Eric Herman OC 6' 4" 320 32 1/4 7th rnd pick, has not played in two years on Giant's roster
Joe Looney OG 6' 3" 309 32 1/4 4th rnd pick, started 4 of 19 games in 3 NFL seasons
Mike Pouncey OG 6' 5" 303 32 1/4 1st rnd pick, starter and 2-time Pro-bowler
Matt Tennant OC 6' 5" 300 32 1/4 5th rnd pick, never started a game in 3 NFL seasons
John Cullen OT 6' 4" 297 32 1/8 UDCFA, never played in the NFL
Corey Linsley OC 6' 3" 296 32 5th rnd pick , starter all 16 games as a rookie in 2014
Conor Boffell OG 6' 4" 298 32 UDCFA, never played in the NFL
Matt Feiler OT 6' 6" 330 32 UDCFA, HOU practice squad in 2014
Brian Schwenke OC 6' 3" 314 32 4th rnd pick, starter when healthy - 20 games in 2 seasons
Justin Pugh OG 6' 4" 307 32 1st rnd pick, starter for NYG
Braxston Cave OC 6' 3" 303 32 UDCFA, has not played in an NFL game, practice squads
Tony Bergstrom OT 6' 5" 313 32 3rd rnd pick, started 1 game in 3 NFL seasons
Justin Boren OG 6' 3" 309 32 UDCFA, practice squad for 3 teams in 3 NFL seasons
Ted Larsen OC 6' 3" 304 32 6th rnd pick, started 47 of 76 career games at C/G
David Molk OC 6' 1" 298 32 7th rnd pick, 4 starts of 19 career games in 2 seasons
Alex Parsons OG 6' 4" 309 31 3/4 UDCFA, 1 start in 16 NFL games in 3 seasons
Tyler Larsen OC 6' 4" 313 31 1/2 UDCFA, never played in the NFL
Michael Brewster OC 6' 2" 312 31 1/2 UDCFA, never played in the NFL
Alex Linnenkohl OC 6' 2" 304 31 3/8 UDCFA, never played in the NFL
Anthony Steen OG 6' 3" 314 30 1/2 UDCFA, ARI practice squad as a rookie
Joe Madsen OC 6' 3" 310 30 UDCFA, never played in the NFL

There are some names on that list of particular interest to us - Shelley Smith and Matt Paradis (Justin Boren and Eric Olsen to a lesser extent). Of the 42 offensive linemen (I had data for 238 total) in the past five drafts who had arms shorter than 32.5," only 4 have been taken in the first round - the Pouncey brothers, David Decastro and Justin Pugh. So let's talk about the successful guys here. I define success as being a regular starter (starting 75% of the games you play in). 12 of the 42 short arms guys became regular starters - 9 centers and 3 guards.  Larsen was included in the successful guys since he is a regular starter now, but was not for his first two years in the league. Three guys have made it to the Pro-Bowl (Kelce and the Pounceys) and Maurkice Pouncey is the only recently drafted short-armed offensive lineman to be named AllPro. So recently less than 1 in 3 of the short-armed offensive lineman have become regular NFL starters. Let's look now at how this compares to the guys on the other end of the spectrum.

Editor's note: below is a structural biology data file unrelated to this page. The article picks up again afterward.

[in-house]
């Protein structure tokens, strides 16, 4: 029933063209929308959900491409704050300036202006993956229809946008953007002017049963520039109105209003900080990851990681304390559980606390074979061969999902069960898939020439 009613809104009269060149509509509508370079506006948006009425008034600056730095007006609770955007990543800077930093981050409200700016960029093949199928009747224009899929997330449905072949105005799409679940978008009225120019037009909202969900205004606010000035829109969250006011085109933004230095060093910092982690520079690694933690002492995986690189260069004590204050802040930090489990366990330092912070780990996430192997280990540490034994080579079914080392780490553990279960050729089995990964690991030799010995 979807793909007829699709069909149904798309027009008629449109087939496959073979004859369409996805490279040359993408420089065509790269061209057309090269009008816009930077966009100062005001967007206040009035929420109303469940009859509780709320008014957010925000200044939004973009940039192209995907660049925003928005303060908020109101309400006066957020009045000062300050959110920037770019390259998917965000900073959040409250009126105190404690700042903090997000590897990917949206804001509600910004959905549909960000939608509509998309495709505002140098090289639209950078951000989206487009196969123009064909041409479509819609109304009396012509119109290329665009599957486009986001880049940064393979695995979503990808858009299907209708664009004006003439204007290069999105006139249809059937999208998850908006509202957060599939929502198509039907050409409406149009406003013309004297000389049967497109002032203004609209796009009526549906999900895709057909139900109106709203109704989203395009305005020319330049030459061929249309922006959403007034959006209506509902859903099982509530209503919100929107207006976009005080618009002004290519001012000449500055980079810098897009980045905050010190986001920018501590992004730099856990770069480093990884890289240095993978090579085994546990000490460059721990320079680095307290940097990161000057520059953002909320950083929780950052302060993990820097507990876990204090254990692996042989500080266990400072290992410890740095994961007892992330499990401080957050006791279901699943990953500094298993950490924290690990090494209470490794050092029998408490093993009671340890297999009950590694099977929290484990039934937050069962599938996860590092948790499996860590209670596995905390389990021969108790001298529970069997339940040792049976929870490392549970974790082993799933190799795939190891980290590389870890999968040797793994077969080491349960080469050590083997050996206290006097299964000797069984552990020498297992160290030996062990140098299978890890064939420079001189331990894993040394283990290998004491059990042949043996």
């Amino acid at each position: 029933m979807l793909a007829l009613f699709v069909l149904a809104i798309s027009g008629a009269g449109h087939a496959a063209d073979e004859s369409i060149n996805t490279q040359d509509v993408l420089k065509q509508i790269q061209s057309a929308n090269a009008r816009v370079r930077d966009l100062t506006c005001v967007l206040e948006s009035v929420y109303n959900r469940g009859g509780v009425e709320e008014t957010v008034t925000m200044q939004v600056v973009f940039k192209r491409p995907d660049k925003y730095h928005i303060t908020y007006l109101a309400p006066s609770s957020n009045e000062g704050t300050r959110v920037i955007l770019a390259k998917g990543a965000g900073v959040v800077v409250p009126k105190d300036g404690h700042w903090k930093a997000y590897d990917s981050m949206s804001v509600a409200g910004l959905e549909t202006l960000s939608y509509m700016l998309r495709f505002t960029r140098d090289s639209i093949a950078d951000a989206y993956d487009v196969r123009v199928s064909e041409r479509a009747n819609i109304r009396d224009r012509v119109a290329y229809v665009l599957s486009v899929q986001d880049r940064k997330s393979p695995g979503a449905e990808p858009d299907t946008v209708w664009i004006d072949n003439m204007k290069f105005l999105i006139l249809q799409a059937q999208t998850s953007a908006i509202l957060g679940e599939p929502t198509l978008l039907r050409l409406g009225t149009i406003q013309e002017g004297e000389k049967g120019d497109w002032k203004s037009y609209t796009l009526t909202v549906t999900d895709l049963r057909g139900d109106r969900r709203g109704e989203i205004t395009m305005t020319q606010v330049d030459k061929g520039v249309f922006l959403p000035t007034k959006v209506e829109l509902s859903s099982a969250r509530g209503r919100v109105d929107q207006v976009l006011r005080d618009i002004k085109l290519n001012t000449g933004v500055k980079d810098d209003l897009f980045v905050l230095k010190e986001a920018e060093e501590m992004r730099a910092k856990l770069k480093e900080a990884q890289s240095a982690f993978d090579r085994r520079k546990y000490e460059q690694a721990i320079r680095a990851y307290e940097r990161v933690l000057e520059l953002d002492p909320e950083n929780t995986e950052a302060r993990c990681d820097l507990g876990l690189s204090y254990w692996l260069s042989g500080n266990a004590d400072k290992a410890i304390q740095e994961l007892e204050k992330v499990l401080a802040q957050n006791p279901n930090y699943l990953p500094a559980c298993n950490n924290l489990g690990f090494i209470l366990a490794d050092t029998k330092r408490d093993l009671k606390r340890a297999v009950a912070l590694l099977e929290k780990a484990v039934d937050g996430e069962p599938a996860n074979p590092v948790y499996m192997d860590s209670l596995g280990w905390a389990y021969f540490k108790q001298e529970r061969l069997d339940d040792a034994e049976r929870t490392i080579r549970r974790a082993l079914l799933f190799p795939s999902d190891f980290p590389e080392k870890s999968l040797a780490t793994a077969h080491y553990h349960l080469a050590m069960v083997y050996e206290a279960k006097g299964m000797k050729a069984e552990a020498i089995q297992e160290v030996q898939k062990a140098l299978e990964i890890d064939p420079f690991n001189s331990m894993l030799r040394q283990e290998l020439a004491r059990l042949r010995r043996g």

The Long Arms (of the law?)

Name Position Height Weight Arms Results
Ryan Clady OT 6' 6" 315 36 3/4 All-Pro and Pro-Bowl
Luke Lucas OT 6' 8" 316 36 3/4 3 starts as a rookie
D.J. Fluker OT 6' 5" 339 36 3/4 Starter
Carl Johnson G 6' 5" 361 36 1/2 never played in NFL
Jarriel King OT 6' 5" 317 36 3/8 only appeared in 1 game
Tyron Smith OT 6' 5" 307 36 3/8 All-Pro and Pro-Bowl
Rogers Gaines OT 6' 6" 334 36 1/4 no games played yet
Bruce Campbell OT 6' 7" 314 36 1/4 no starts in 4 years in league
Joseph Barksdale OT 6' 5" 325 36 currently a starter for STL
Josh Davis OT 6' 7" 313 36 never played in NFL
Russell Okung OT 6' 5" 307 36 Starter for SEA, Probowl 1 year
Kelechi Osemele G 6' 6" 333 35 7/8 Starter for BAL
Jamaal Johnson-Webb G 6' 5" 313 35 3/4 has not played an NFL game
Cordy Glenn OT 6' 5" 345 35 3/4 Starting LT for BUF
Cyrus Kouandijo OT 6' 7" 322 35 5/8 only appeared in 1 game rookie year
Kadeem Edwards G 6' 4" 313 35 1/2 did not play in a game as a rookie
Travis Bond G 6' 6" 329 35 1/2 played in 2 games in 2 seasons
Nick Becton OT 6' 5" 323 35 1/2 appeared in 1 game in 2 seasons
James Brewer OT 6' 6" 323 35 1/2 started 8 games in 4 seasons
Nate Solder OT 6' 8" 319 35 1/2 Starter for NE at LT
Tony Washington OT 6' 6" 311 35 1/2 never played in NFL
Morgan Moses OT 6' 6" 314 35 3/8 started 1 game as a rookie
Derek Sherrod OT 6' 5" 321 35 3/8 started 1 game in 4 seasons
Matt McCants OT 6' 6" 308 35 3/8 3 starts in 24 games in 3 seasons
Josh Oglesby OT 6' 7" 338 35 3/8 never played in NFL
Lane Johnson OT 6' 6" 303 35 1/4 Starter at RT for PHI
Lamar Holmes OT 6' 5" 323 35 1/4 Starter for ATL when healthy
Chris Hairston OT 6' 6" 326 35 1/4 15 starts in 4 seasons
DeMarcus Love OT 6' 4" 315 35 1/4 has not appeared in a game in 4 seasons
Charles Brown OT 6' 6" 303 35 1/4 22 starts in 5 seasons
Rishaw Johnson OG 6' 3" 313 35 1/4 1 start in 3 seasons
Greg Robinson OT 6' 5" 332 35 started 12 games as a rookie for STL
Ja'Wuan James OT 6' 6" 311 35 Starter for MIA
Antonio Richardson OT 6' 6" 336 35 did not play as a rookie
Khaled Holmes C 6' 3" 302 35 started 2 games in 2 seasons
Paul Cornick OT 6' 5" 310 35 4 games started in 3 seasons
Bobby Massie OT 6' 6" 316 35 Starting T for ARI
Zebrie Sanders OT 6' 5" 320 35 never played in NFL
Gabe Carimi OT 6' 7" 314 35 26 starts in 4 seasons after getting picked 29th
Orlando Franklin OT/G 6' 6" 316 35 Starter for DEN and now SD

Notice that Clady, Cornick and Franklin all appear on this list; also notice how there is only one center on the long arm-list.  This is a result of long-armed offensive lineman being used mostly at tackle at the high school and college level. I have short arms by college football standard (I'm 5'11" with a 29" reach) and I almost exclusively played center in college (FCS level).